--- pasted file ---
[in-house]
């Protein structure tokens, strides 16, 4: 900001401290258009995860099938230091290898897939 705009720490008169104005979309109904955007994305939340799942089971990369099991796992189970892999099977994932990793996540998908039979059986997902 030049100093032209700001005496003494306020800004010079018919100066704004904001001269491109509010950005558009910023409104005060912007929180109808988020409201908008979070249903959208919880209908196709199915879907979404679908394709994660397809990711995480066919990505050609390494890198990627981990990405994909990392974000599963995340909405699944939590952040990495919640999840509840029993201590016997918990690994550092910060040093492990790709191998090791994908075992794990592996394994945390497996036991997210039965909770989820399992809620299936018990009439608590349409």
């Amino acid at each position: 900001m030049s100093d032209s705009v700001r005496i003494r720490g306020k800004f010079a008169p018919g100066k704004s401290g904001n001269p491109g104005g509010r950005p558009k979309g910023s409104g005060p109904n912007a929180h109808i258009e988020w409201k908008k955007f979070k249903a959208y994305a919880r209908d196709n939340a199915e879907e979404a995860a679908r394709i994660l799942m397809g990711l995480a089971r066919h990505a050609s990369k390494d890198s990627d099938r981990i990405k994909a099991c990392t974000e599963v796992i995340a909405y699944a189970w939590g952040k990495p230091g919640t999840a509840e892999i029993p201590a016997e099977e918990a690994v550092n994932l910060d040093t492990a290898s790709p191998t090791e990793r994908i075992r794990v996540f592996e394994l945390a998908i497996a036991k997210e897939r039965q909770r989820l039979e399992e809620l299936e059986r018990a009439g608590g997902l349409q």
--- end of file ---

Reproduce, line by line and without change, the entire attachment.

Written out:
[in-house]
């Protein structure tokens, strides 16, 4: 900001401290258009995860099938230091290898897939 705009720490008169104005979309109904955007994305939340799942089971990369099991796992189970892999099977994932990793996540998908039979059986997902 030049100093032209700001005496003494306020800004010079018919100066704004904001001269491109509010950005558009910023409104005060912007929180109808988020409201908008979070249903959208919880209908196709199915879907979404679908394709994660397809990711995480066919990505050609390494890198990627981990990405994909990392974000599963995340909405699944939590952040990495919640999840509840029993201590016997918990690994550092910060040093492990790709191998090791994908075992794990592996394994945390497996036991997210039965909770989820399992809620299936018990009439608590349409």
């Amino acid at each position: 900001m030049s100093d032209s705009v700001r005496i003494r720490g306020k800004f010079a008169p018919g100066k704004s401290g904001n001269p491109g104005g509010r950005p558009k979309g910023s409104g005060p109904n912007a929180h109808i258009e988020w409201k908008k955007f979070k249903a959208y994305a919880r209908d196709n939340a199915e879907e979404a995860a679908r394709i994660l799942m397809g990711l995480a089971r066919h990505a050609s990369k390494d890198s990627d099938r981990i990405k994909a099991c990392t974000e599963v796992i995340a909405y699944a189970w939590g952040k990495p230091g919640t999840a509840e892999i029993p201590a016997e099977e918990a690994v550092n994932l910060d040093t492990a290898s790709p191998t090791e990793r994908i075992r794990v996540f592996e394994l945390a998908i497996a036991k997210e897939r039965q909770r989820l039979e399992e809620l299936e059986r018990a009439g608590g997902l349409q």